Two federal legislators are heading a Congressional Gaming Caucus to get their fellow congressmen more involved with the gambling industry.
Mississippi Rep. Bennie Thompson (D) and Nevada Rep. Joe Heck (R) received approval last month from the House Administration Committee to revive the caucus to keep lawmakers talking and informed about the gambling industry. The pair sent letters to fellow legislators recently, urging their colleagues to become members, delawareonline.com reported.
Although Heck and Thompson are not proposing any legislative efforts at this time, they cited the overwhelming number of jobs that gambling expansion endeavors are creating in various states throughout the U.S. That includes online poker and gambling, which has been passed by three states thus far and considered in a number of others.
Heck stated that he would like to keep gaming issues at the “forefront of the congressional conversation and advance responsible federal policies that will allow the gaming industry to continue to thrive as the national job-creating engine it is.”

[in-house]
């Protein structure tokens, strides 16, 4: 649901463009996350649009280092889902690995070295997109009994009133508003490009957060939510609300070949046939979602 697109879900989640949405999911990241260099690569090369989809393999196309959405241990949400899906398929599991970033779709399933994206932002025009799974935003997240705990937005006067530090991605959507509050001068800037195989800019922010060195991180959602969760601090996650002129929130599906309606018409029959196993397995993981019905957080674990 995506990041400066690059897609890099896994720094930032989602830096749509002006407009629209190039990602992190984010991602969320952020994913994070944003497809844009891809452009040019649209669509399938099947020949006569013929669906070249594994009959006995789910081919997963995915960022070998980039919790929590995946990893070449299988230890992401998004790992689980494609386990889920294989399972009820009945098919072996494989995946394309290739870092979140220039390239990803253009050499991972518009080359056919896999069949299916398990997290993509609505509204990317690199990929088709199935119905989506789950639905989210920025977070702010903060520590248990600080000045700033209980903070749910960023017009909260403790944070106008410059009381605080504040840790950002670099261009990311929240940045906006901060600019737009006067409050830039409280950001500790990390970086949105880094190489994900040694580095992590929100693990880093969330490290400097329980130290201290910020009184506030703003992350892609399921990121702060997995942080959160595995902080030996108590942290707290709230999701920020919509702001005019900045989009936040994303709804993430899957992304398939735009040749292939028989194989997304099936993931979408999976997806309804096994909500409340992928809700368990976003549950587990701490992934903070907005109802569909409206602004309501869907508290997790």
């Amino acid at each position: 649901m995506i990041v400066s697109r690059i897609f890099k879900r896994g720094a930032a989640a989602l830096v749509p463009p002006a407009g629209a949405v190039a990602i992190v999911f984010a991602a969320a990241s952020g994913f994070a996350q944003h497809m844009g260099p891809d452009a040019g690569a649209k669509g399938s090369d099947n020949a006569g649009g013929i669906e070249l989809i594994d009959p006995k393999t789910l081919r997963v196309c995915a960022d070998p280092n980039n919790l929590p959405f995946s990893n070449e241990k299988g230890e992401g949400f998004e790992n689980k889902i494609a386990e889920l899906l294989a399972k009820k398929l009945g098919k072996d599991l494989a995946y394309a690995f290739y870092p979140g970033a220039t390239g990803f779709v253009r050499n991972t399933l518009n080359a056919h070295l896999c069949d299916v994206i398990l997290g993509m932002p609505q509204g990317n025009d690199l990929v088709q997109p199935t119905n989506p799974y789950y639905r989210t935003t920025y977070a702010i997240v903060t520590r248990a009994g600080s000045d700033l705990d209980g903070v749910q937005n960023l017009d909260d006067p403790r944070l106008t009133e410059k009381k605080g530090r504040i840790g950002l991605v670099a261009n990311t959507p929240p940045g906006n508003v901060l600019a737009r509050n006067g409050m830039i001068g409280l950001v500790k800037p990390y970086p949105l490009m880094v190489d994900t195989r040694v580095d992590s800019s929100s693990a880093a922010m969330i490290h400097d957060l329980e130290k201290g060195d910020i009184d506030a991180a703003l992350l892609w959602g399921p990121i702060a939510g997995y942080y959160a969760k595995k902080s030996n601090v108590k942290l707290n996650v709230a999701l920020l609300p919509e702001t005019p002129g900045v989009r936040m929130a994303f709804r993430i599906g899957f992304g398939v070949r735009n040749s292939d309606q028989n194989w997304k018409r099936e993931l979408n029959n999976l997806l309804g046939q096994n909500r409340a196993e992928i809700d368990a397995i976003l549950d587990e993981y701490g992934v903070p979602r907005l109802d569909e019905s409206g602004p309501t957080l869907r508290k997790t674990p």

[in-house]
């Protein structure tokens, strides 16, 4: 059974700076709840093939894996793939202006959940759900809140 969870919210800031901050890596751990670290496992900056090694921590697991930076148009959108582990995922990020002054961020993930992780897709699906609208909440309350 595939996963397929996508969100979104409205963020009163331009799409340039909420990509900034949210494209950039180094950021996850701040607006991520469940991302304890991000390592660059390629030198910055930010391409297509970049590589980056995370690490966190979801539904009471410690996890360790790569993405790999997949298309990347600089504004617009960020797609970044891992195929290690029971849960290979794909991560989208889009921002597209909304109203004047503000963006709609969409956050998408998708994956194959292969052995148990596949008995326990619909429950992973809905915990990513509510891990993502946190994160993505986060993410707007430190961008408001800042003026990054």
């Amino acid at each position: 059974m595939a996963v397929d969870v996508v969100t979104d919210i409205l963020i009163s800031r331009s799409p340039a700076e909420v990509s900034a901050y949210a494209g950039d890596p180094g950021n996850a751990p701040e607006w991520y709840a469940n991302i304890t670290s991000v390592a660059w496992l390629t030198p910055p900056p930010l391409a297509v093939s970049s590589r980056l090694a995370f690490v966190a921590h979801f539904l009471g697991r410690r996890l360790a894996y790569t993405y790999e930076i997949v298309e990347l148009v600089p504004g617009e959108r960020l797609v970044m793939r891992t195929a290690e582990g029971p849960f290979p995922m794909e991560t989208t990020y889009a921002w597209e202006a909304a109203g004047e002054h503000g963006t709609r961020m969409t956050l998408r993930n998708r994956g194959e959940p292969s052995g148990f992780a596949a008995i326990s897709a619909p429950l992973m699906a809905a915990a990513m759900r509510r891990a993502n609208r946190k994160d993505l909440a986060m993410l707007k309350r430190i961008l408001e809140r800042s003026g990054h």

Statistics from 2010 show that more than 815,000 jobs opened up in gaming in over 200 congressional districts. With more land-based casinos expected to be added and online gambling also on the front burner, even more opportunities exist for the economy to be strengthened via gaming positions.
“If we truly want to promote economic development and jobs, we must begin to work with businesses that exist in the communities we serve – like the commercial gaming industry,” said Thompson.
The American Gaming Association, representing 513 casinos all over the U.S., is totally behind the efforts to revive the caucus. “The time is ripe with the growth of the industry and its expansion for there to be something like this” on the federal level, said AGA spokeswoman Holly Wetzel.
Individual state legislatures continue to entertain various online gaming proposals due to the DoJ ruling in December 2011 that found the 1961 Wire Act as being applicable to only sports betting. While the push for state regulations is highly encouraging, legislation on the federal level is viewed as a much more workable solution that would alleviate a myriad of problems likely to be encountered on a state-by-state framework.